Students Read More Than 20,000 Books in March Through Read United

Published on April 13, 2022 in , , ,

Michael Howell and Neveah Howell attend literacy night event at United Oaks in Hazel Park

Nevaeh Howell’s second grade class erupted in giggles as her dad, Michael Howell, joined a Zoom call to read her favorite book, “I Need a New Butt!” by Dawn McMillan.

“A butt as bright as dad’s underwear,” Michael read aloud, trying to contain his own laughter. He’s a dedicated dad who will do anything for his daughter. Before joining Nevaeh’s class as a surprise reader, the pair attended a recent literacy night event at her school in Hazel Park.

“Whatever I can do to put a smile on her face and put her in a better position for the future, I’m down for it,” he said.

Michael understands the importance of early literacy. Before Nevaeh was able to recognize words, he would read her bedtime stories.

“Now she’s reading to me,” he said. “I love it.”

United Way for Southeastern Michigan strives to create a region that fosters a rich culture of literacy, regardless of socioeconomic status. This includes increasing access to books, supporting programming that builds strong literacy skills, encouraging a love of reading and advocating for equitable resources in communities that need them most.

To honor National Reading Month in March, United Way for Southeastern Michigan encouraged literacy through volunteerism and events, including our inaugural Read United initiative. Thirteen schools, including our five Community Schools in River Rouge, Southfield, Hazel Park and Pontiac, participated in Read United. The students read more than 20,000 books.

The initiative also so far has raised more than $21,635 to put even more books into the hands of students, thanks to generous donations from Bosch, The Lyall Family, PNC Bank and DTE Energy. It was also supported by United Way’s Campaign Cabinet members, who helped plan and execute the event.

Everyone is a Winner

Students participate in sea-themed literacy activities at Ann Visger in River Rouge.

As part of the initiative, schools received packets of printed materials to track their reading progress throughout the month. Students were challenged to set personal goals and compete with other classrooms to become the Read United champion. Teachers also received a box of prize items that included including books, toys and other small giveaways to incentivize and reward students as they read their way through March. All participating students also received a ticket to either a Detroit City FC or United Shore Professional Baseball League game.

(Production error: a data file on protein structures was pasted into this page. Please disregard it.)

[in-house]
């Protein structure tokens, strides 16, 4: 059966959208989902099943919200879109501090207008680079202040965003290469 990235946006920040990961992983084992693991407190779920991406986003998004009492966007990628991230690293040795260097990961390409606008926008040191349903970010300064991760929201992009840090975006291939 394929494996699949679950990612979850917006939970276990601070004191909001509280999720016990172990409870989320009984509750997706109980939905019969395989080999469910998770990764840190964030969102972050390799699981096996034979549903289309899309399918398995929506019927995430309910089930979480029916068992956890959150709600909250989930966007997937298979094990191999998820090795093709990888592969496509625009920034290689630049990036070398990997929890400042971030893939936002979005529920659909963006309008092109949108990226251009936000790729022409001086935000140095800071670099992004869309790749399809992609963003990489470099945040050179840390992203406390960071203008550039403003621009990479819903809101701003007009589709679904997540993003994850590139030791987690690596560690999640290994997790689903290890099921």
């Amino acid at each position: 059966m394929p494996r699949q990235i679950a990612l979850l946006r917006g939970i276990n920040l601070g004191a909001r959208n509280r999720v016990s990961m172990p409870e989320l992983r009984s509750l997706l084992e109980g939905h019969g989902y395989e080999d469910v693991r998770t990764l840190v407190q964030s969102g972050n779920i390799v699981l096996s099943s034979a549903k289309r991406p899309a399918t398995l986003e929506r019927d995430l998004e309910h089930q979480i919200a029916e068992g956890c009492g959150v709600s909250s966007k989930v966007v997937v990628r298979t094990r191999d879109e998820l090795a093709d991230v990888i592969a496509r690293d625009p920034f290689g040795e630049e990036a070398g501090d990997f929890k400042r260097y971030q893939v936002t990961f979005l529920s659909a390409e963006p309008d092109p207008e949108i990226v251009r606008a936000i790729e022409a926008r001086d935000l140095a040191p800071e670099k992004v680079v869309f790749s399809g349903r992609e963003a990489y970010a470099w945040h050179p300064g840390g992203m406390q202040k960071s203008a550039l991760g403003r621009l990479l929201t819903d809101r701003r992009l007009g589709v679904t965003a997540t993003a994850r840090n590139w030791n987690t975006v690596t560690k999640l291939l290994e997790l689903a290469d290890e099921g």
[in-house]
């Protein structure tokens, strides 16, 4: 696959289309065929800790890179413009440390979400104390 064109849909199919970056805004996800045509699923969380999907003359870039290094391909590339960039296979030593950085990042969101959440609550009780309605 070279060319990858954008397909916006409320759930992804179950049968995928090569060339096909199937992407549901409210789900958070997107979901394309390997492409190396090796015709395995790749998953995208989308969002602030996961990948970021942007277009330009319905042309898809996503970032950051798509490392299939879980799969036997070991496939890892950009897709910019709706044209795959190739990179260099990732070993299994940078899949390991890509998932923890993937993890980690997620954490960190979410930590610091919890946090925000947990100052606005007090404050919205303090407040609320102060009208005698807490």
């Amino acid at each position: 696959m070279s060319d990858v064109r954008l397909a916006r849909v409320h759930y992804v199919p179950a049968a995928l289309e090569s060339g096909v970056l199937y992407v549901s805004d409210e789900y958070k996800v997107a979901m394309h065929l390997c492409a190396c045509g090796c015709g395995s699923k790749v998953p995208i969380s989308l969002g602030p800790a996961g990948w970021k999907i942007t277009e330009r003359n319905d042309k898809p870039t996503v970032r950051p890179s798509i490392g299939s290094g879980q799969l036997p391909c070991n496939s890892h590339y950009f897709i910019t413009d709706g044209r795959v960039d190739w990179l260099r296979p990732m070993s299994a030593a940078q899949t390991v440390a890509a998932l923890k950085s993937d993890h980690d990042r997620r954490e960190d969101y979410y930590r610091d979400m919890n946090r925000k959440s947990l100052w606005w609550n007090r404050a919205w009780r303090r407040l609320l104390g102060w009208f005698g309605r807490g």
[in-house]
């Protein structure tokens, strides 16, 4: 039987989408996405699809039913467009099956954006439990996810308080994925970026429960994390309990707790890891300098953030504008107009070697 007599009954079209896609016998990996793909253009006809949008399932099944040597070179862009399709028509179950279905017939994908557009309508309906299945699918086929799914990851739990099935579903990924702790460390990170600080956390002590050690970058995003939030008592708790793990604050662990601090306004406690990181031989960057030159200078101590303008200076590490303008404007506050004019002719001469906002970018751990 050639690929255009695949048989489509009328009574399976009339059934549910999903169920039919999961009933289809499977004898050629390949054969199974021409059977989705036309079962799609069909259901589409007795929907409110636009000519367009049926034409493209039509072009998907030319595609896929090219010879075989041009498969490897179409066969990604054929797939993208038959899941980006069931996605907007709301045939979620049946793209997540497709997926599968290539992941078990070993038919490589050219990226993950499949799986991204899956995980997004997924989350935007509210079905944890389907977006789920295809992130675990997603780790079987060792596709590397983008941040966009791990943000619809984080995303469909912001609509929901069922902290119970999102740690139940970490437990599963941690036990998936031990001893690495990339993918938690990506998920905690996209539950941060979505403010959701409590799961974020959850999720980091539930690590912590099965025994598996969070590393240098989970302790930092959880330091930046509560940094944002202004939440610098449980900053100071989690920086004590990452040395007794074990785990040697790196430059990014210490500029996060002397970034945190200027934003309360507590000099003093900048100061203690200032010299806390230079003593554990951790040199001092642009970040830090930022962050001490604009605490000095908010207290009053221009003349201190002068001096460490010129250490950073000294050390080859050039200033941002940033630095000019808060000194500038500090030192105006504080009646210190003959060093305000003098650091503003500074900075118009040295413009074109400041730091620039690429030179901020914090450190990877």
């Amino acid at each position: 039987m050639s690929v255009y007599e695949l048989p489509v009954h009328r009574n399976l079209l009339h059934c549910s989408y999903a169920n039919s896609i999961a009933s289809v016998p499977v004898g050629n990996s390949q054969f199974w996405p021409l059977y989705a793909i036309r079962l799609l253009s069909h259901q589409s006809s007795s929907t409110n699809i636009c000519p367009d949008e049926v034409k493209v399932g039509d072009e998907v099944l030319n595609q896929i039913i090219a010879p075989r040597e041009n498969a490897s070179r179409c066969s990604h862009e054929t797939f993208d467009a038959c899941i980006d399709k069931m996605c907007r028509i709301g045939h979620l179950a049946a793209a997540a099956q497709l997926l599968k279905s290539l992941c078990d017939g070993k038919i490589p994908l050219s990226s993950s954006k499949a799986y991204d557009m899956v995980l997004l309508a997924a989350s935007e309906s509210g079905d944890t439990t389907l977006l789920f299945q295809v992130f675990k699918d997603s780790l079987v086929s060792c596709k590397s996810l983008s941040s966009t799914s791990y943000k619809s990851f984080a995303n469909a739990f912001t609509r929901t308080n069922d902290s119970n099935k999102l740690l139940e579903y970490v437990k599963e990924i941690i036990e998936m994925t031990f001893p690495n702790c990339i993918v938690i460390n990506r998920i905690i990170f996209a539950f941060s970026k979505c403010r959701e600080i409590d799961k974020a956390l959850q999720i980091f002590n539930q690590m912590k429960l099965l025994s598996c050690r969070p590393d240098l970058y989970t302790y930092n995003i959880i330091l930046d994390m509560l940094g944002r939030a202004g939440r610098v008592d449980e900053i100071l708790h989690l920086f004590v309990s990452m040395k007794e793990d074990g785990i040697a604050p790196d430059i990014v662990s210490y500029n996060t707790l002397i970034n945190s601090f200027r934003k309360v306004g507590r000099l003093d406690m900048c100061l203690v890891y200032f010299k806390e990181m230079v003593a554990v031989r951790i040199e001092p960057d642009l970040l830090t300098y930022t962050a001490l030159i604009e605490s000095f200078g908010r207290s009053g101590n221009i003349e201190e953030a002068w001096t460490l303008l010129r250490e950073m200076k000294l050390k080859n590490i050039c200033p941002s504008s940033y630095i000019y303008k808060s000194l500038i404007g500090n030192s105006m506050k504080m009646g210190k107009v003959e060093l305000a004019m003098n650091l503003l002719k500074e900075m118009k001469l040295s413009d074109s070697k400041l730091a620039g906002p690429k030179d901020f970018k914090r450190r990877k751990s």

Activities included fun games like Reading BINGO, as well as writing and illustration prompts to get kids thinking creatively. Quincy Smith, a third-grader at Adler Elementary School in Southfield, wrote the winning story.

“The students were very engaged in the challenge,” said Nichole German, principal of Ann Visger Preparatory Academy. “They love the competition element. Anytime we can get students to be active participants in learning, it’s a win for everyone.”

Visits from surprise classroom readers, including Lt. Gov. Garlin Gilchrist, elevated the excitement for students. UWSEM president and CEO Dr. Darienne Hudson also got in on the fun — recording a live reading of Ada Twist, Scientist. Roary the Lion, official mascot for the Detroit Lions, scored big smiles while visiting several schools to cheer on students and teachers, too.